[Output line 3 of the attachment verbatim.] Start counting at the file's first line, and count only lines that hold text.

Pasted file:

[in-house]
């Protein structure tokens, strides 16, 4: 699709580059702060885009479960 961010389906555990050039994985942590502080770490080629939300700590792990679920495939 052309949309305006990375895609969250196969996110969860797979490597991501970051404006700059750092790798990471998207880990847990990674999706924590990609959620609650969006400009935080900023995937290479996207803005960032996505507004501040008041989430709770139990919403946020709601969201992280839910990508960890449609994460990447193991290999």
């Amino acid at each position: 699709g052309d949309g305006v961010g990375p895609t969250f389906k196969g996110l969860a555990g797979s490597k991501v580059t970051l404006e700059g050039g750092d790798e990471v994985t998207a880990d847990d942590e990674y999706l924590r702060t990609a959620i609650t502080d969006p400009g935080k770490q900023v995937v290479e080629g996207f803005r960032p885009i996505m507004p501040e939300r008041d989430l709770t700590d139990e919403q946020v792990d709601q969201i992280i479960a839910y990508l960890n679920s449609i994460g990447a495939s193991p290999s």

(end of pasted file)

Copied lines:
């Amino acid at each position: 699709g052309d949309g305006v961010g990375p895609t969250f389906k196969g996110l969860a555990g797979s490597k991501v580059t970051l404006e700059g050039g750092d790798e990471v994985t998207a880990d847990d942590e990674y999706l924590r702060t990609a959620i609650t502080d969006p400009g935080k770490q900023v995937v290479e080629g996207f803005r960032p885009i996505m507004p501040e939300r008041d989430l709770t700590d139990e919403q946020v792990d709601q969201i992280i479960a839910y990508l960890n679920s449609i994460g990447a495939s193991p290999s």